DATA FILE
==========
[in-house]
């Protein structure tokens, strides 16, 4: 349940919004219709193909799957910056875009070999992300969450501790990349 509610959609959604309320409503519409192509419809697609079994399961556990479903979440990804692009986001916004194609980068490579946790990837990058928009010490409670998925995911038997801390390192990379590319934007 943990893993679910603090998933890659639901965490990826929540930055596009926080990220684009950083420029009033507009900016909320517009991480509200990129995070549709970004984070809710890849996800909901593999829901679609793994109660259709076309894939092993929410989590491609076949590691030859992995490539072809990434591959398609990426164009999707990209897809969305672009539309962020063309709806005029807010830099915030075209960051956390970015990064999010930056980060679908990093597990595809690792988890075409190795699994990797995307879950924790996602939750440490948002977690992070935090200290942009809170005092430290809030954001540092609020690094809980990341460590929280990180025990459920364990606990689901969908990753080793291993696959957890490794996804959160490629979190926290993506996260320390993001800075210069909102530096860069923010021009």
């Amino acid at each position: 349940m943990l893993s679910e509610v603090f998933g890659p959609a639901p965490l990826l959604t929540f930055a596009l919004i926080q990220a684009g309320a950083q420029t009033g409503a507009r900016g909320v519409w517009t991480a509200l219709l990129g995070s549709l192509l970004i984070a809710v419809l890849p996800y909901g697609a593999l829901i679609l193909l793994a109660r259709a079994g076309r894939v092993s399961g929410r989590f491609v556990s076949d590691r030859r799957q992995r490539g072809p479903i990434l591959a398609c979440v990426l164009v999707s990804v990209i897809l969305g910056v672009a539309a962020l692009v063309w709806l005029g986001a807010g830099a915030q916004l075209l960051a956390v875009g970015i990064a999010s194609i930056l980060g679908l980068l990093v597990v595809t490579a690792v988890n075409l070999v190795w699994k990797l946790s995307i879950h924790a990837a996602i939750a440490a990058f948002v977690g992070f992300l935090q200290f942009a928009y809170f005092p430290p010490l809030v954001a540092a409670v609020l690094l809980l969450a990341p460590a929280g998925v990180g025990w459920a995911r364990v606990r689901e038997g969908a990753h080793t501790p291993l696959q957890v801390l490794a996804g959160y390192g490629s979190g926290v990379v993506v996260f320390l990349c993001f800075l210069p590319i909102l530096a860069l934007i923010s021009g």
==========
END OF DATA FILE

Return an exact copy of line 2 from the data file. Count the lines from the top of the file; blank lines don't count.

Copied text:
């Protein structure tokens, strides 16, 4: 349940919004219709193909799957910056875009070999992300969450501790990349 509610959609959604309320409503519409192509419809697609079994399961556990479903979440990804692009986001916004194609980068490579946790990837990058928009010490409670998925995911038997801390390192990379590319934007 943990893993679910603090998933890659639901965490990826929540930055596009926080990220684009950083420029009033507009900016909320517009991480509200990129995070549709970004984070809710890849996800909901593999829901679609793994109660259709076309894939092993929410989590491609076949590691030859992995490539072809990434591959398609990426164009999707990209897809969305672009539309962020063309709806005029807010830099915030075209960051956390970015990064999010930056980060679908990093597990595809690792988890075409190795699994990797995307879950924790996602939750440490948002977690992070935090200290942009809170005092430290809030954001540092609020690094809980990341460590929280990180025990459920364990606990689901969908990753080793291993696959957890490794996804959160490629979190926290993506996260320390993001800075210069909102530096860069923010021009």